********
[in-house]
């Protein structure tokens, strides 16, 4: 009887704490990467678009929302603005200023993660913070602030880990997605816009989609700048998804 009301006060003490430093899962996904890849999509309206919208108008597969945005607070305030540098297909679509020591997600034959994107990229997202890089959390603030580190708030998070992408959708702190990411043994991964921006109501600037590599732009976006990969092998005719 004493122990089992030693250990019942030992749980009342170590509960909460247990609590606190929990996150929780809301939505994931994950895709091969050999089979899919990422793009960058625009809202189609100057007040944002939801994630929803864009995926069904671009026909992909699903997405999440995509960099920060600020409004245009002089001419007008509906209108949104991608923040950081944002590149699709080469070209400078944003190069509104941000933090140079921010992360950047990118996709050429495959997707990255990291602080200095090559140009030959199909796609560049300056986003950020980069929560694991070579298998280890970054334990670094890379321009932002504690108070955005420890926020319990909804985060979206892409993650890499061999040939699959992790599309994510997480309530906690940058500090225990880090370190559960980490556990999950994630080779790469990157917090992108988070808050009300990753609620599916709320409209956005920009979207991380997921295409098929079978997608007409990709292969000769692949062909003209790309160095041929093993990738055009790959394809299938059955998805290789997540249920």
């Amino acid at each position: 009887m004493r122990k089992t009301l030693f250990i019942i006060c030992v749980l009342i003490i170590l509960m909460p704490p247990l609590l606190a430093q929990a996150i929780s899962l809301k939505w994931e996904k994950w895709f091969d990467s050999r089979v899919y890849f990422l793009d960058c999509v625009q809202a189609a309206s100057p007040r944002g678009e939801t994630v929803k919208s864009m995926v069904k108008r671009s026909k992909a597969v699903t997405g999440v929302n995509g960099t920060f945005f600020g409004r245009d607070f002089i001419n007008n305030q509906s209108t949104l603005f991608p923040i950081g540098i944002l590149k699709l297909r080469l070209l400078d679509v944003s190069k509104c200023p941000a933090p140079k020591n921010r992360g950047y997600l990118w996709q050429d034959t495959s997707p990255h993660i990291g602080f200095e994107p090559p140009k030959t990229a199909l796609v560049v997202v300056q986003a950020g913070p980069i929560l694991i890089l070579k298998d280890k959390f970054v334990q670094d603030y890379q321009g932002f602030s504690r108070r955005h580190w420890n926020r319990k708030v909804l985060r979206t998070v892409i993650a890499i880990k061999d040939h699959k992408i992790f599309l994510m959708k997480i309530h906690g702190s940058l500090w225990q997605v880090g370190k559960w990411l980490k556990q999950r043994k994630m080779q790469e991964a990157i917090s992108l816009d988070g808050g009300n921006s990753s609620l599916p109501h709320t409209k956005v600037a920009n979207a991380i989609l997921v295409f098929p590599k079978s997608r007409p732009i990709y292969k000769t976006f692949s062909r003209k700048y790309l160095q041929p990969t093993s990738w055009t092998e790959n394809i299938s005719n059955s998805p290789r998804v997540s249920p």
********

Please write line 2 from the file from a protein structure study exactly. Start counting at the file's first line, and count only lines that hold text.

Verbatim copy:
């Protein structure tokens, strides 16, 4: 009887704490990467678009929302603005200023993660913070602030880990997605816009989609700048998804 009301006060003490430093899962996904890849999509309206919208108008597969945005607070305030540098297909679509020591997600034959994107990229997202890089959390603030580190708030998070992408959708702190990411043994991964921006109501600037590599732009976006990969092998005719 004493122990089992030693250990019942030992749980009342170590509960909460247990609590606190929990996150929780809301939505994931994950895709091969050999089979899919990422793009960058625009809202189609100057007040944002939801994630929803864009995926069904671009026909992909699903997405999440995509960099920060600020409004245009002089001419007008509906209108949104991608923040950081944002590149699709080469070209400078944003190069509104941000933090140079921010992360950047990118996709050429495959997707990255990291602080200095090559140009030959199909796609560049300056986003950020980069929560694991070579298998280890970054334990670094890379321009932002504690108070955005420890926020319990909804985060979206892409993650890499061999040939699959992790599309994510997480309530906690940058500090225990880090370190559960980490556990999950994630080779790469990157917090992108988070808050009300990753609620599916709320409209956005920009979207991380997921295409098929079978997608007409990709292969000769692949062909003209790309160095041929093993990738055009790959394809299938059955998805290789997540249920």